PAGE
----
Jackson, J. F. (2001). Retention of African American Administrators at Predominantly White Institutions: Using Professional Growth Factors To Inform the Discussion.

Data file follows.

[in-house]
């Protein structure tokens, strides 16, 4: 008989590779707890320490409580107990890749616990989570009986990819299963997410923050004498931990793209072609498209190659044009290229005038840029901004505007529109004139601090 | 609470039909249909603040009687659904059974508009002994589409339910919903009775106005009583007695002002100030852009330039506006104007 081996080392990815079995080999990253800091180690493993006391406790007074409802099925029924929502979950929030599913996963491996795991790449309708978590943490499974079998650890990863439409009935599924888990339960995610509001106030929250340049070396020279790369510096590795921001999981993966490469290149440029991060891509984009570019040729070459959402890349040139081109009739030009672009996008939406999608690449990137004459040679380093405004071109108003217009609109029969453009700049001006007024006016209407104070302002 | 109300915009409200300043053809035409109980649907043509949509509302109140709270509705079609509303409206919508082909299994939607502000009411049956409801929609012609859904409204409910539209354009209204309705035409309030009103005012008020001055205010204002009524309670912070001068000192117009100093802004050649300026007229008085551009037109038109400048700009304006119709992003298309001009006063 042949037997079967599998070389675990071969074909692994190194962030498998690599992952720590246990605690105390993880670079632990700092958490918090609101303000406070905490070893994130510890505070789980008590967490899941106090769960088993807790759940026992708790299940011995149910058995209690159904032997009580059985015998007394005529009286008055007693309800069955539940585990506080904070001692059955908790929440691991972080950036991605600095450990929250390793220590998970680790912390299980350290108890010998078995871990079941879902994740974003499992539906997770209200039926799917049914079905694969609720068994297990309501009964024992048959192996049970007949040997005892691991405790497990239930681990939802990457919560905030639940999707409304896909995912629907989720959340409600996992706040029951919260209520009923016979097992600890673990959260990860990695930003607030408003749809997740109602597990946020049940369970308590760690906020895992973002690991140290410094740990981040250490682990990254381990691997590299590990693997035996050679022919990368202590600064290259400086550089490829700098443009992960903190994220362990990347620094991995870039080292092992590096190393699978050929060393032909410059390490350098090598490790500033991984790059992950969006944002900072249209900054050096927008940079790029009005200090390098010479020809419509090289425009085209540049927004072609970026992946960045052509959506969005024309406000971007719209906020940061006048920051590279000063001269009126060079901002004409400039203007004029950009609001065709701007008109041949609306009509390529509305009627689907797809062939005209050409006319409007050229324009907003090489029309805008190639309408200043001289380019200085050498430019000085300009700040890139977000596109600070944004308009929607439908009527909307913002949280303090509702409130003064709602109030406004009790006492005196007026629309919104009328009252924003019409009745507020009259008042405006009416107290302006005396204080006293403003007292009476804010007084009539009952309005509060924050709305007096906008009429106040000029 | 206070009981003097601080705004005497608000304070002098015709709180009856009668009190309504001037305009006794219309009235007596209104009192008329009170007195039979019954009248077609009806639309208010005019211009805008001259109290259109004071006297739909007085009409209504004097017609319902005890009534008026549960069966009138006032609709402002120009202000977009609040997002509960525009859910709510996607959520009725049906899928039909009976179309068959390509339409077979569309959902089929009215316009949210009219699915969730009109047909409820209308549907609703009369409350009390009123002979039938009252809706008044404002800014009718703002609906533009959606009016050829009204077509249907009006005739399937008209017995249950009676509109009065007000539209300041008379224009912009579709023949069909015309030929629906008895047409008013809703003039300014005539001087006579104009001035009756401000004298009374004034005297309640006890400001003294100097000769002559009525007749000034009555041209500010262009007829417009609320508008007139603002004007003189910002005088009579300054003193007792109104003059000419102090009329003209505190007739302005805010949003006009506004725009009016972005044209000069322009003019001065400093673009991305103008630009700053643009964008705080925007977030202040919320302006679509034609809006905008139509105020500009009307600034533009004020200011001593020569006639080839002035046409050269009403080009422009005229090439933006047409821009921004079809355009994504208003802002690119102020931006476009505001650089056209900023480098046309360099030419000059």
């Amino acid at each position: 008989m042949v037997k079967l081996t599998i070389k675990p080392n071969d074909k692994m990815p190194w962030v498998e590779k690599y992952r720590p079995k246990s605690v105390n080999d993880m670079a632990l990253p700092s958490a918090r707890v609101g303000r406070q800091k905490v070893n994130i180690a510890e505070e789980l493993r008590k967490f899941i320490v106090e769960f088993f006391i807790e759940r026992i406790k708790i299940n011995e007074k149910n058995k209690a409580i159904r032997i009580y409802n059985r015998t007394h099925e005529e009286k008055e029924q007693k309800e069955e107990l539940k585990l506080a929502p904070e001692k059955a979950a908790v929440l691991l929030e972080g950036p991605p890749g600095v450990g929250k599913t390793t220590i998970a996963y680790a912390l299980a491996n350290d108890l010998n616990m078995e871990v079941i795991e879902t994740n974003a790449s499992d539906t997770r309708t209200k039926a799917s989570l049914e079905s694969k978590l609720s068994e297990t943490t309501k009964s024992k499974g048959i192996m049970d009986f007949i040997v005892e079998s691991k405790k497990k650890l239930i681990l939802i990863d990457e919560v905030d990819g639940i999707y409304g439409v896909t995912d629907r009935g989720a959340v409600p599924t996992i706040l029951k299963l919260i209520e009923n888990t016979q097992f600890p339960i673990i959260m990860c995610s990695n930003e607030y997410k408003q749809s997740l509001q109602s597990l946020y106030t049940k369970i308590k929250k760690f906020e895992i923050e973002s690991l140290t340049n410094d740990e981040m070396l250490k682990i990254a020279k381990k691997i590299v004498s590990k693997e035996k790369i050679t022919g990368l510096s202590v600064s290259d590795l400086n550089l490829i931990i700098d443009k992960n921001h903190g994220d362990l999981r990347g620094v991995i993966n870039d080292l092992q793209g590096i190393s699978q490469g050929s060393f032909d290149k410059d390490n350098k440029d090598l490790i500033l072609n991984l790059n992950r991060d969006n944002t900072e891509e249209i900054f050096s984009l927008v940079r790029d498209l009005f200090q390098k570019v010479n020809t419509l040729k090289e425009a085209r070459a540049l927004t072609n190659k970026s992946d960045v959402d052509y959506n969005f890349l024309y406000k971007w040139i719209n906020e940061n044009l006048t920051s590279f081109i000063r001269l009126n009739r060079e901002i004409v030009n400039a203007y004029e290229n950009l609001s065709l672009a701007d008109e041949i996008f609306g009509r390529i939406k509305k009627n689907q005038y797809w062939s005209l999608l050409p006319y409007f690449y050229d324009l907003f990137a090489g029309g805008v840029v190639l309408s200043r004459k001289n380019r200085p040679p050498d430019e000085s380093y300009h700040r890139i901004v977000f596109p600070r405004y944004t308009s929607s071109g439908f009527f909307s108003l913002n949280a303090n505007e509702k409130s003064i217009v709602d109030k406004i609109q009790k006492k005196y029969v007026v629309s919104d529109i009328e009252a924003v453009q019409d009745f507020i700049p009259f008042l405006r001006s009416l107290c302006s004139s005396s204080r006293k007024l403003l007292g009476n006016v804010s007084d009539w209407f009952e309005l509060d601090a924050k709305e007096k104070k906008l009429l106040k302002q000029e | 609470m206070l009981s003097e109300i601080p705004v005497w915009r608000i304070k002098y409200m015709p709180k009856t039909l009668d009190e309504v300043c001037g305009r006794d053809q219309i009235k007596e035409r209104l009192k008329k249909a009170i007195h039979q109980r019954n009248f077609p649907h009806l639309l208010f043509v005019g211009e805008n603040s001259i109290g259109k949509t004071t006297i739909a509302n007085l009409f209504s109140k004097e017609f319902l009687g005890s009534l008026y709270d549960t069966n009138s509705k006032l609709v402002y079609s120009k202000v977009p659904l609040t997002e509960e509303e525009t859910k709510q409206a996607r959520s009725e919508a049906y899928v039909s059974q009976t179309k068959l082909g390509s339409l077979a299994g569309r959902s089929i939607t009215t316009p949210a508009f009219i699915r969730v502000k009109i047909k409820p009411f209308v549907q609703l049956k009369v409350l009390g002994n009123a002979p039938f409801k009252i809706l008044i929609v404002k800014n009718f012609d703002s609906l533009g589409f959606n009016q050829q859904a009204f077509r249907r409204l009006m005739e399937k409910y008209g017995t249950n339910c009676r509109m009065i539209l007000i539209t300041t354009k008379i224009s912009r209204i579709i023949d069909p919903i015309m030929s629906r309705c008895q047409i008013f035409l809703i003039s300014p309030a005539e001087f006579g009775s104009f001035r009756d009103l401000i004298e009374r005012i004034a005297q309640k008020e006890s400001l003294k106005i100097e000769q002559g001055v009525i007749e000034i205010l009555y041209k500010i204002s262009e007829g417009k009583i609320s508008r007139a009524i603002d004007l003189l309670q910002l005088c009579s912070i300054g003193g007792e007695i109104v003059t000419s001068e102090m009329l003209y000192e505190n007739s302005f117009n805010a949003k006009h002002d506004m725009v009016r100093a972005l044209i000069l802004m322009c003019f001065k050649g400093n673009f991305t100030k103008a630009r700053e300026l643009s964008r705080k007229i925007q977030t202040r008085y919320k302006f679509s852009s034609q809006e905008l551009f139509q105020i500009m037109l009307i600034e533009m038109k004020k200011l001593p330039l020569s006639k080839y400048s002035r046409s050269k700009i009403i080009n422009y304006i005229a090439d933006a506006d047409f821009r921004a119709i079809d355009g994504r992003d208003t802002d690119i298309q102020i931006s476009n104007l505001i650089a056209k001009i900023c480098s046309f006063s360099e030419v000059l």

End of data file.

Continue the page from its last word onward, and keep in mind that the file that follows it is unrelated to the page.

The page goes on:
This study explored the concept of retention as it relates to African American administrators at predominantly white institutions, focusing on professional growth factors that predominantly white institutions can target to facilitate retention of African American administrators. Motivation-Hygiene Theory was used to determine methods of retention within the categories of hygiene factors and motivator factors. The Delphi study was conducted from an interpretivist perspective. Six male and four female African American administrators at the dean level and above participated. Findings suggest that the most important step in addressing professional growth needs is ensuring that the administrators is given the authority to make decisions within the job description. Also important were establishing mentoring programs and providing release time and funding for research, scholarship, and professional development. It is important to enable the administrator to develop knowledge about the institution by broadening his or her participation beyond diversity-related committees and functions. Providing a full range of leadership opportunities is helpful, as is providing the financial support for attendance at professional meetings. These recommendations may also help in the retention of administrators from other minority groups. (Contains 54 references.) (SLD)
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